I have a habit of untying my shoelaces as I ride the elevator to my dorm, a byproduct of growing up in an Asian household. Rule number one: Take off your shoes when you enter someone’s house. This is a nod to the sanctity of the home, and the physical act of removing one’s shoes represents a mental shift from presenting oneself to the outside world to stripping away those layers.
Although I don’t feel the same urge to untie my shoelaces every time I’m in Chinatown, something about it feels like the unfiltered experience of being at home. The longtime restaurants in Chinatown form the backbone of the neighborhood’s culture, with their remarkable flavors and reasonable prices, and I’ve always been amazed by the never–ending flurry of activity at places like E Mei Restaurant, Xi’an Sizzling Woks, Ocean City, and Spice C, despite their minimal use of digital marketing and even more minimal decorations. It made me wonder: What’s the secret ingredient that’s been driving the long–lasting success of these restaurants? I began my investigation at a foodie’s first stop in Philadelphia’s Chinatown: Nan Zhou Hand Drawn Noodle House.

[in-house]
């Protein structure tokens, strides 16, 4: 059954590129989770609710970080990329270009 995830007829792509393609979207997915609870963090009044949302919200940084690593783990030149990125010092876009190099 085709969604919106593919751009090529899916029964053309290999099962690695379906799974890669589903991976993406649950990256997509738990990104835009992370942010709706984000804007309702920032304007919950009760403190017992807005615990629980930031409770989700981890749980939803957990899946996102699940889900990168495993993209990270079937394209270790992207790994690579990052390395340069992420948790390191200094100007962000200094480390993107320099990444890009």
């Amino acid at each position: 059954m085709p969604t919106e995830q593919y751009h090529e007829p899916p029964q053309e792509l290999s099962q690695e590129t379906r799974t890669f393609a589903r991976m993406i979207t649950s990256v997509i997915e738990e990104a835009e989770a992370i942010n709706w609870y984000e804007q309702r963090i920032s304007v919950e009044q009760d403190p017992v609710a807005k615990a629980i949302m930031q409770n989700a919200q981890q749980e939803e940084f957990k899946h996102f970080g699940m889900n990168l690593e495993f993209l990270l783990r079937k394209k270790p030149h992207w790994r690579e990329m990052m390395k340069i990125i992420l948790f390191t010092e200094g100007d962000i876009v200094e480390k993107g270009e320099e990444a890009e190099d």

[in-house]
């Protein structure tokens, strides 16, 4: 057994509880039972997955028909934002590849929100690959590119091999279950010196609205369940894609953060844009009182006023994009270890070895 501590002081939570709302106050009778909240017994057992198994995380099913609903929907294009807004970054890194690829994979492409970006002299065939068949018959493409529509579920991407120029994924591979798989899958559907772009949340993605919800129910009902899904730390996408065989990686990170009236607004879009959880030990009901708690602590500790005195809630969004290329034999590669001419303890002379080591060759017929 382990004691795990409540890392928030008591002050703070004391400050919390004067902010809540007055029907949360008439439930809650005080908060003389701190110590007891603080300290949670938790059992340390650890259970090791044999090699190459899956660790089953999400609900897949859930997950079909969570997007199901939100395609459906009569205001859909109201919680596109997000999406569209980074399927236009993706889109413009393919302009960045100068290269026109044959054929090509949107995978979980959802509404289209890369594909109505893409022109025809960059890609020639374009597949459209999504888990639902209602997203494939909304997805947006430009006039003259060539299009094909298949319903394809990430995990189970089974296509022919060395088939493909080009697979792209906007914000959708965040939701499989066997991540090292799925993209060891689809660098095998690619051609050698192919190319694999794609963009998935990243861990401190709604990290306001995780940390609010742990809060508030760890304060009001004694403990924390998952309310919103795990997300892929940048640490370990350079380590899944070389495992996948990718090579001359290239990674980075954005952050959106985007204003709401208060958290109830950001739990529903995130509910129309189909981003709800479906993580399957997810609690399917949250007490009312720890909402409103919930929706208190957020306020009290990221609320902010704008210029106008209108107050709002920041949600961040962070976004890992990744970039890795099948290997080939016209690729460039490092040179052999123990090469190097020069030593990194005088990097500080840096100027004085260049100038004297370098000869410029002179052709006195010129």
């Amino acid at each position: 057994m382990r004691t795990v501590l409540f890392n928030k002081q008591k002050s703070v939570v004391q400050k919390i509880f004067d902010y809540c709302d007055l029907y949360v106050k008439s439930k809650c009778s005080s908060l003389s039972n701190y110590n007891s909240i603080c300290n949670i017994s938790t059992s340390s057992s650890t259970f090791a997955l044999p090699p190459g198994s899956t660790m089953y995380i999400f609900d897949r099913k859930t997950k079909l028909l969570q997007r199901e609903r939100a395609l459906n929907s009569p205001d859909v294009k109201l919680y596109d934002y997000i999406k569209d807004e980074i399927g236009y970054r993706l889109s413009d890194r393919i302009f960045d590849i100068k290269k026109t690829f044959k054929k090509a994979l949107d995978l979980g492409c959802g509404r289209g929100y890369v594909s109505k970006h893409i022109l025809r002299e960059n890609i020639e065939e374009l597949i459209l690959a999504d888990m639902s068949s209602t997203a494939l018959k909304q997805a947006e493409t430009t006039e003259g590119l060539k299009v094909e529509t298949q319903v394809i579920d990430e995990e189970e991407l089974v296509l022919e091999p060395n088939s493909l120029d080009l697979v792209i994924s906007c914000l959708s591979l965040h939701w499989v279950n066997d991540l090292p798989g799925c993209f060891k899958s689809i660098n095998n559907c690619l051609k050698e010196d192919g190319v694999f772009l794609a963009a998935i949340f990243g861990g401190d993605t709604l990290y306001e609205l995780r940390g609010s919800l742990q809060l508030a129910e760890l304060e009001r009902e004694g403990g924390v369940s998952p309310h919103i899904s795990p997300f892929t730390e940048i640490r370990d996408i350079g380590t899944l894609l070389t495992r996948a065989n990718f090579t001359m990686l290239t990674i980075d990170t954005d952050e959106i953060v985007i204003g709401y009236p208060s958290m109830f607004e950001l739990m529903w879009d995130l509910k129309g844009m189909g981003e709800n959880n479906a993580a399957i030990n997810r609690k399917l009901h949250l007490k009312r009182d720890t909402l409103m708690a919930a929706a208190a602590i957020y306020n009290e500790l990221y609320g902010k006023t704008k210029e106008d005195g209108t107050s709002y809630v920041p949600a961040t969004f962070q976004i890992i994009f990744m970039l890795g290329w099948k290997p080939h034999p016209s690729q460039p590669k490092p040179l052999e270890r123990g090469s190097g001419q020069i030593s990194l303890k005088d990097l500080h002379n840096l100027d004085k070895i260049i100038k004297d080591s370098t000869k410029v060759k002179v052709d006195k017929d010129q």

Nan Zhou Hand Drawn Noodle House
Snuggled between Red Kings 2—a Penn favorite for late–night karaoke—and the Ten Ten Race Street apartment complex, Nan Zhou Hand Drawn Noodle House is a popular pit stop for both Penn students and Chinatown residents. Its storefront sign is a bold royal blue, a stark contrast to the predominantly warm color palette of Chinatown, but its reputation precedes this eye–catching display. Known for its fresh homemade noodles, this 19–year–old restaurant has earned its fair share of accolades over the years, all of which are proudly displayed on the first wall one sees upon entering.